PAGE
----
6. Preen at the coffee shop while pretending you didn’t cheat.

Let’s point the finger up the asshole where it belongs. Dick Doper diluted, sullied, and shat all over the Thorfinn-Sassquatch-Brandt-Sorenson-Cycling-Apparel name with his own drug use by cheating his way to win a master’s bike racing title. Then he damaged the brand again by illegally selling EPO through a fraudulent website using a fake name, as well as by selling “enhancing” substances to suckers that are not even approved for human use. And Sassypants Sasso thinks that I’ve “diluted” her rag-factory-cycling-apparel operation by (humorously) suggesting in my blog that “Thorfinn-Sassquatch” is a stupid Strava moniker?

That’s like having your husband break both your legs in a drunken rage and then suing the little old lady in the hospital waiting room who accidentally stepped on one of your toes.

Funnier still is that Sassy-Dick appear to have finally understood that having a convicted criminal and busted doper associated with the Brandt-Sorenson Cycling Jockstraps and Twatthongs apparel line is probably going to ruin whatever bogus trademark lawsuit they may be contemplating. Or, they’ve finally concluded that having a cheater-cum-doping-crook prominently associated with the firm may not be the smartest marketing move on the block.

So Sassy-Dick went back to their website and tried to delete all references to Dick Doper, but though they furiously tried to delete him from the web site, Sassy-Dick must have flunked web editing 101 because even though their “new” about page has deleted all references to Droopy Dick Doper, the HTML is still screeching his presence loud and clear. D’oh! Where’s a 12-year-old when you need one? Check this nifty screen shot:

view-source_brandt-sorenson_Page_5.jpg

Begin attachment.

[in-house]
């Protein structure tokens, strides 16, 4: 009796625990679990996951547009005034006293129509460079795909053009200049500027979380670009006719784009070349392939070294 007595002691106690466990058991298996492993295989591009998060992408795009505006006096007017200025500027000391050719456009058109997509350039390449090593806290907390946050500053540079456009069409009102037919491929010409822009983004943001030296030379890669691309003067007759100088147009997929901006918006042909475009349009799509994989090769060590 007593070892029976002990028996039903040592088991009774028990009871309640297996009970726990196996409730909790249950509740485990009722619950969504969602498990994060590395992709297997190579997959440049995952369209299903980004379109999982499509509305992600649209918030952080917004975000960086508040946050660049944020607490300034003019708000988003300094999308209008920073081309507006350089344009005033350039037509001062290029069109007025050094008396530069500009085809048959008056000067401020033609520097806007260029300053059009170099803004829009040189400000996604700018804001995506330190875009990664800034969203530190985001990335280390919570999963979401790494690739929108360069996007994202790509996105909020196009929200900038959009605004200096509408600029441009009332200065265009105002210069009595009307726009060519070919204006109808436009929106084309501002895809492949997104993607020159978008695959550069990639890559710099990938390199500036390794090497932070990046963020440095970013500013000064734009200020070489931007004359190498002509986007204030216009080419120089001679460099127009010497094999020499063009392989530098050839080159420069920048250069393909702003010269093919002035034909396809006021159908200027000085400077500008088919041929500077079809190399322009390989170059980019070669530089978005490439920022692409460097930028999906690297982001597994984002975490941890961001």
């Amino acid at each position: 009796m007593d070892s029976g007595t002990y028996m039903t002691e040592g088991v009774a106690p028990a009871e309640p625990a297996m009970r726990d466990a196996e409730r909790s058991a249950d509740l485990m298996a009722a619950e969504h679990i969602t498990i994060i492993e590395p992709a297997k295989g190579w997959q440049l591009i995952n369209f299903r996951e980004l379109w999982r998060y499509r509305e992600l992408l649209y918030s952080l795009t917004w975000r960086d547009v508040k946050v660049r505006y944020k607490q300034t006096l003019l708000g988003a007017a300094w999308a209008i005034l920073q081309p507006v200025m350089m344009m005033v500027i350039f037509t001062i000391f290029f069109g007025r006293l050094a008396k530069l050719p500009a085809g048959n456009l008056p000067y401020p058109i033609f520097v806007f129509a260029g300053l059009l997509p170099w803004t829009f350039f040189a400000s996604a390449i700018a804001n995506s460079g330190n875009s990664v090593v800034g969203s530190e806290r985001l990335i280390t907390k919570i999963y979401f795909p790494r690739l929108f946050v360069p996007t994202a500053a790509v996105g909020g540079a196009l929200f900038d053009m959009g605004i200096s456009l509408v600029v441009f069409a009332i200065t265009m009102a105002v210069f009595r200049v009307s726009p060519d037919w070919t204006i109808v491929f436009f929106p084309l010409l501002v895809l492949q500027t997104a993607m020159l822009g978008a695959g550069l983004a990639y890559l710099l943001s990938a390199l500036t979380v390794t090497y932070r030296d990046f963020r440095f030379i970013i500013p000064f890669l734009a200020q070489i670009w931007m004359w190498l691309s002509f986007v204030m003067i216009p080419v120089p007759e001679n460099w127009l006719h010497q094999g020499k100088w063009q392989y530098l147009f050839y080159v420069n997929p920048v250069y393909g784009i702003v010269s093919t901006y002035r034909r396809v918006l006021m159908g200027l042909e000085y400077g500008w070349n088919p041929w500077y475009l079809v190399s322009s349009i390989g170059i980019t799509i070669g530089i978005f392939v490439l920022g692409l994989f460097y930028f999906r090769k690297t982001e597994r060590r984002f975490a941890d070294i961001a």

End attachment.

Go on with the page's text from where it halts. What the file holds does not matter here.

What’s particularly awesome about his CV (aside from the fact that he graduated from a college that apparently doesn’t have a name and that the USAC website doesn’t show him with a single California state crit title) is that Dick claims to have “stopped racing after competing against some of the world’s top professional cyclists.” I’m not sure how much of a Pro Tour hotbed the USAC masters scene is, but you’d think that in the name of full disclosure he’d have added “at about the time I got caught doping in a national championship race and stripped of my title.” Integrity, however, does not appear to be one of the core corporate values over at the Anemia Patients Group doping website or the Thorfinn-Sassquatch rag factory.

In technical legal terms, I think at this point it’s fair to ask “Do these two have a brain?”

And if they do, could they please stop sharing it and get a separate one for each cranium? There would probably still be space left over for a sofa, table, and wide-screen TV.

Nick Brandt-Sorenson, doper who doped, dope-selling doper, and dope-selling co-owner of Brandt-Sorenson Cycling, and dope-selling user of the Thorfinn-Sassquatch nickname for Strava, admitted to the following criminal acts reproduced verbatim below from federal court records as part of his plea agreement. Read them carefully because they are heinous, except for the part that describes Dick as a “professional masters cyclist,” which is hilarious. After all the jokes I’ve made about the SoCal profamateur masters racer, we finally have a real one and he appears (where else?) in a federal criminal case for (what else?) intentionally selling dope to a doper so he can dope.